Development of new biophysical approaches
Although less familiar than genetic or biochemical aspects, physical forces have in the last two decades emerged as key regulators of cellular processes. We are interested in mechanical regulation of cell functions, specifically in our immune system, where immune cells use forces to guide target selection and enhance target killing. Understanding the role of forces in cellular functions (mechanobiology) critically depends on tools to measure cellular forces and modulate the mechanical signals received by cells. We developed deformable microspheres, which greatly expand the range of physiological contexts where such biophysical measurements can be made. This includes immune cell-target interactions, but also multicellular tissue and even live animals (in vivo). Multiple technological challenges lie ahead to realize this full potential: more detailed and complete mechanical measurements can be achieved and will be required to measure force exertion by single cells in the native tissue context.
Dynamics of immune cell effector functions:
Interactions between immune cells and their targets often require rapid and large-scale changes of cellular shape and organization. We aim to understand the organizational principles behind such complex and dynamic behavior. Our approach is to make quantitative measurements of immune cell dynamics (force exertion & cytoskeletal reorganization), and how they change over time. By combining these measurements with cellular perturbations (KO of single genes), we can precisely determine how, where and when individual molecules regulate immune cell behavior. Moreover, by making controlled changes of our synthetic model targets (ligands, size, shape) we study how immune cell behavior is governed by chemical and physical properties of targets. So far, we mostly focused on phagocytosis by macrophages, and we revealed multiple new aspects of this behavior (e.g. the occurrence of teeth shown in the movie). Currently, we are particularly focused on the mechanisms of apoptotic cell removal by macrophages (see below). In the future, and in collaborations, we will expand our approach to other (innate and adaptive) immune cell types.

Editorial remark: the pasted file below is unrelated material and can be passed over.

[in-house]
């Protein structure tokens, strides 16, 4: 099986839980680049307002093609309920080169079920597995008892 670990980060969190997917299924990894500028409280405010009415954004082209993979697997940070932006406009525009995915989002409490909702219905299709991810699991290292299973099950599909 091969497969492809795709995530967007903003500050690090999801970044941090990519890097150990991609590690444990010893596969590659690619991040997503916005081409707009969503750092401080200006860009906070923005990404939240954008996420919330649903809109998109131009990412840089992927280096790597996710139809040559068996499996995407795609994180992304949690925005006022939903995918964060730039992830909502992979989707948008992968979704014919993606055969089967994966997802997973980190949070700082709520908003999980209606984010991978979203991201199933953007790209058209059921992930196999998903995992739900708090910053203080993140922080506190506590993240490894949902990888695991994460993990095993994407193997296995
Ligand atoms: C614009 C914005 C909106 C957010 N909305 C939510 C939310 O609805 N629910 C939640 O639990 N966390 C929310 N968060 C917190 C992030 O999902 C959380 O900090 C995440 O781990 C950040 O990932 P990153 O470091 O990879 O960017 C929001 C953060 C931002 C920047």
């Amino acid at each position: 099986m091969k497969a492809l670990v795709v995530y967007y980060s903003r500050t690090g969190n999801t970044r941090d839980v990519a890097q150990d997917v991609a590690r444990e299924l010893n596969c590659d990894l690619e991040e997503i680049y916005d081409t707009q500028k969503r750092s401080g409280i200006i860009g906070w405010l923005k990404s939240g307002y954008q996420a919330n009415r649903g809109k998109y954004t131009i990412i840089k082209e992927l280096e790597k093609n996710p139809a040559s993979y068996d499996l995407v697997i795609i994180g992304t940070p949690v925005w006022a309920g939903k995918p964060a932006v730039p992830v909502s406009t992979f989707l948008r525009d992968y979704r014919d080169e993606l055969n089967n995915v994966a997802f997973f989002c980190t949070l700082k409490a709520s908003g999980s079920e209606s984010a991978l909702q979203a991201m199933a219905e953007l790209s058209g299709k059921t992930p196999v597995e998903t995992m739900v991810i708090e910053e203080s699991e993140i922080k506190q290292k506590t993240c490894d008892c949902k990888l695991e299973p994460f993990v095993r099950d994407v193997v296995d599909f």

Molecular regulation of efferocytosis:
A strong current focus is on how macrophages clean up dead cells from tissues. They do this by engulfing and subsequently degrading them in a process called efferocytosis. This process is increasingly recognized as a target for therapeutic intervention in the context of atherosclerosis, neurodegenerative disease, and cancer. This form of engulfment is particularly challenging for immune cells, because dying cells are close in their surface chemistry and physical properties to healthy tissue cells. We recently showed that phosphatidylserine, the key trigger for sinking phagocytosis, induces unique phagocytic dynamics, including partial uptake of targets. We further performed a genome-wide CRISPR screen to identify regulators of this process. Now, we aim to reveal how known and novel regulators, including receptors, precisely function in efferocytosis.